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The Bundy Affair #18 – Sheriff Wehrly v. CCA and the Feds?

Monday, October 17, 2016 10:48
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I was asked to forward the following document to Nye County Sheriff Sharon Wehrly. The concern was that if it was sent out by an inmate in the Southern Nevada Detention Center (SNDC), a CCA (Customer base: U.S. Marshals Service – Facility Type: Medium, Owned since 2010) facility, that they would have no way of determining whether it was received by the Sheriff, or not.  It could simply end up in the trash bin, or on the desk of the US Marshal Service (USMS).

For the record, it went in the mail about the same time this article is being posted.

So, being the curious sort, I wanted to find more about the SNDC, a went searching for the contract between the CCA and the USMS, or whoever was the party on the government side. I was able to find the highly redacted Solicitation and Contract for the construction of the facility, with an initial price tag of $122,250,660.00. The solicitation also included construction, maintenance, control, prisoner requirements, and a number of change orders -which, obviously allowed them to exceed the $122 million price tag. However, any per bed cost was redacted, as were the other prisoner related expenses.

What is quite clear is that the federal government pays for 750 beds per day, whether occupied, or not. Any additional beds are paid for as long as they are used. Well, that means that until the 750 beds are full, the government is simply throwing away our money. However, being conscious of that, it may well be that they endeavor to keep as many of those beds filled, all of the time.

This, then, would mean that if they can declare someone a “flight risk” or a “danger to the community”, instead of allowing them out on bail, or a more realistic “pre-trial release”, they are not saving many, but they are making CCA earn our money.

However, in reviewing the information I had gleaned and from the letter (below) the is being sent to the Sheriff, other questions arose that I wish to lay before you, the People.
First is what the intent was in the Fifth Amendment to the Constitution when it says:

No person shall… be deprived of life, liberty, or property, without due process of law.

Simply with the opinion of the Prosecutor, who claims that those who have families and homes to tie them to the land, which pretty much assures that they will not abandon their life’s work, are “flight risks”; or, that those who have never harmed anyone are “a “danger to the community”, begins a process. This, then, results in the deprivation of liberty, with the simple concurrence of the judge. It seems more like collusion to me.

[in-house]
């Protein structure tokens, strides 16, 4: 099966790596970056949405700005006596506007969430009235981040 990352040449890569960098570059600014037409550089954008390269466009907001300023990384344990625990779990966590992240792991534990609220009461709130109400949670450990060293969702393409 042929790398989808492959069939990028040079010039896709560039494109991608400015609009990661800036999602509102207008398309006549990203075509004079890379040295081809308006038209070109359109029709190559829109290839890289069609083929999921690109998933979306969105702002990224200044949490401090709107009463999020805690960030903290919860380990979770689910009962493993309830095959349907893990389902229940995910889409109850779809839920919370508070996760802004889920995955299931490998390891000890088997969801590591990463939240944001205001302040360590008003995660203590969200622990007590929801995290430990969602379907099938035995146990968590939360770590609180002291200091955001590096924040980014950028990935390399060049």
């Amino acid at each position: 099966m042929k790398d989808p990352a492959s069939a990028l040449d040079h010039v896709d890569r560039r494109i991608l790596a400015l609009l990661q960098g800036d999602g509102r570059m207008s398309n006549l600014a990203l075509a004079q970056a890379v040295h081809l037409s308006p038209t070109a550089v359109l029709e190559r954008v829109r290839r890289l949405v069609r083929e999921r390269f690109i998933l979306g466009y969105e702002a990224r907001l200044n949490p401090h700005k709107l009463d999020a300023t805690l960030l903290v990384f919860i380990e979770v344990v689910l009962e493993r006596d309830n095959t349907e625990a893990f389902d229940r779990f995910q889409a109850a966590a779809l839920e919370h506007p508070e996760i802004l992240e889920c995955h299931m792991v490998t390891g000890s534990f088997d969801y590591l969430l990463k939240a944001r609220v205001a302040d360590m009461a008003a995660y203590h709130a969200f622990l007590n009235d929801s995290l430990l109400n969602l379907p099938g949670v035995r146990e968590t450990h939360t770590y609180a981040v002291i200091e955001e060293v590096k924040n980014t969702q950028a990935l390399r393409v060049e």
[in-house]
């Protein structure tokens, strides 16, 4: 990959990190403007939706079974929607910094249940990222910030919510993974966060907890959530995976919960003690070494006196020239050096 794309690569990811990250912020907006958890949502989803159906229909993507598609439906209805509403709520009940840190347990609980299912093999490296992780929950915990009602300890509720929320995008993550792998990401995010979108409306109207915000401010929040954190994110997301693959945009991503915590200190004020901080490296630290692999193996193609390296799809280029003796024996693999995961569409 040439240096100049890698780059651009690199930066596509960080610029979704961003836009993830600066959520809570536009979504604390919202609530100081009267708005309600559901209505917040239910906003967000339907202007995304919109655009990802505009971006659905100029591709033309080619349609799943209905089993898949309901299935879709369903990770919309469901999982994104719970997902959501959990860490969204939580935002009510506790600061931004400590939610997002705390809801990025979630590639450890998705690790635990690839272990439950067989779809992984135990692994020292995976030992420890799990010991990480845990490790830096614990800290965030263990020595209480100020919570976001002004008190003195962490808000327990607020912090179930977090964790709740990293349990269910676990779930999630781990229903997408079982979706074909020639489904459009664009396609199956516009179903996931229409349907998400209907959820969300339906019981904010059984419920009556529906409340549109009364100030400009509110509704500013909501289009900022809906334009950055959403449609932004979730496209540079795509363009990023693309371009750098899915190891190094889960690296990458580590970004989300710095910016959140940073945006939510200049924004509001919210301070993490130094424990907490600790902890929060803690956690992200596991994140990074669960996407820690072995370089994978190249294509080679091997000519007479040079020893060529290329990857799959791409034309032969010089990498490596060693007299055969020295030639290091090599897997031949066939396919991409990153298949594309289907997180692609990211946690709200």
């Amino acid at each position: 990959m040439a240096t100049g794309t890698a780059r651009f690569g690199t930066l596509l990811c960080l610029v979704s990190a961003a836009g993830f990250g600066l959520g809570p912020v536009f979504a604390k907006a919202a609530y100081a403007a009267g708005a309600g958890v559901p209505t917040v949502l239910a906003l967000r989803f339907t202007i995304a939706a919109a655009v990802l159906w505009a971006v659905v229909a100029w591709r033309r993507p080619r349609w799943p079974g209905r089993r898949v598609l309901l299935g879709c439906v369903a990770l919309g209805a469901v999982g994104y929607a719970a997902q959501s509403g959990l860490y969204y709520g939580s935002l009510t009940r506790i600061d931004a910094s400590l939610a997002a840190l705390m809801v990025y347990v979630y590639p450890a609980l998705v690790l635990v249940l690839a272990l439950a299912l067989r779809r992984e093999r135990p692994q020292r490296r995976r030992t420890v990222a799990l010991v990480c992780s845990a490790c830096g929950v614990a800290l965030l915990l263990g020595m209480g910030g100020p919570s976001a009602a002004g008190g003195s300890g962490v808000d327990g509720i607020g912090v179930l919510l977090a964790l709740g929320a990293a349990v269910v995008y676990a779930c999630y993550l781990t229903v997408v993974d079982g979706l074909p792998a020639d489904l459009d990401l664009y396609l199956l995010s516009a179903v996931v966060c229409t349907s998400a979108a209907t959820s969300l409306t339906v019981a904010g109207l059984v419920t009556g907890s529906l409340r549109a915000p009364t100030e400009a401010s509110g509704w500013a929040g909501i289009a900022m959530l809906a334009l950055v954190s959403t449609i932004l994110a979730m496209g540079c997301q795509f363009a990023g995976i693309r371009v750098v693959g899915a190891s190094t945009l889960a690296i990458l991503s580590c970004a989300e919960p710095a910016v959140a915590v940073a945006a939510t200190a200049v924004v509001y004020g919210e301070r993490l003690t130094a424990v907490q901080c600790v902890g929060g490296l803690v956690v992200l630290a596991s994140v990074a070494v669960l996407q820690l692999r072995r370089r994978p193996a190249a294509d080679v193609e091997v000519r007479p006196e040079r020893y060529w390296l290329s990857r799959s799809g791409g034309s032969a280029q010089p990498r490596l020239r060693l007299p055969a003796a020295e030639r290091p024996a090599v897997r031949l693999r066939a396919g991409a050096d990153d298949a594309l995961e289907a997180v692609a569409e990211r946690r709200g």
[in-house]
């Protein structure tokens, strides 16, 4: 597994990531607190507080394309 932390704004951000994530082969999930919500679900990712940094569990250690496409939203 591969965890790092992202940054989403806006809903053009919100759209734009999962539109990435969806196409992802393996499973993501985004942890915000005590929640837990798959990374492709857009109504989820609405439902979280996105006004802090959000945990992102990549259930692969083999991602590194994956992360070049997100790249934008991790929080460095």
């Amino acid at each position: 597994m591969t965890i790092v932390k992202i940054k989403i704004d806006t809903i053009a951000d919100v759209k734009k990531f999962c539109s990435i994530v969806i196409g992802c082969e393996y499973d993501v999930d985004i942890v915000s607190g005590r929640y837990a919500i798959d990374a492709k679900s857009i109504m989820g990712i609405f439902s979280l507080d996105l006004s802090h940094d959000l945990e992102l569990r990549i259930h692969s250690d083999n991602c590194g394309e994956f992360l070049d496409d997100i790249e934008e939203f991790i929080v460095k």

However, we can’t just leave the question at that. We need to also look at the intent of the Eighth Amendment, which says:

Excessive bail shall not be required, nor excessive fines imposed, nor cruel and unusual punishments inflicted.

Now, that says “Excessive bail“. What can we conclude, with regard to intent? The implication is clear — that for one to retain that “liberty“, that he is not to “be deprived of“, the bail is a requisite, and only an “Excessive bail” is prohibited. So, by what perverse interpretation can that bail be denied and those who have been in custody for over eight months, be consistent with the limitations imposed on the government by the Constitution?

Now, the final consideration is the additional limitation imposed on the government by another provision in that Amendment, and relies, also, on the whole concept of “innocent until proven guilty”. If one is innocent, then is it not cruel, though unfortunately in this modern police state not necessarily unusual, to imprison someone on such meager pretenses?

Now, the final consideration is one of jurisdiction, and that is where the “inmate’s” letter comes in to play. The SNDC is a privately owned facility, under contract to the federal government. It is on privately owned land that has left the federal public lands, years ago. It was never ceded back to the federal government, as required by Article I, § 8, clause 17, so it clearly is under the jurisdiction of ONLY Nevada and Nye County.

Now, if we stand back and look with an objective eye, perhaps we should really see that these 12 people have been deprived of their liberty as a consequence of being kidnapped by the federal government, in violation of the Constitution. They are detained by a co-conspirator, the CCA, in violation of the Constitution, and absent any legal authority on the part of the CCA — simply a contract to deprive them of their rights. And, finally, within the jurisdiction of Nye County, Nevada and Sheriff Sharon Wehrly.

This, of course, leaves us to ponder whether the state and local governments will conform to their state constitutional duties and protect people within their jurisdiction against overreach, and criminal acts, of the federal government and its co-conspirators.

Now, considering the matter carefully, all that is necessary is for the Sheriff to take protective custody of the inmates, and then present them to a local court to determine if the State Constitution prohibits the acts mentioned above. And, if so, to release them on their own recognizance, subject, of course, to them agreeing to appear to present their case under the pending federal Indictment.

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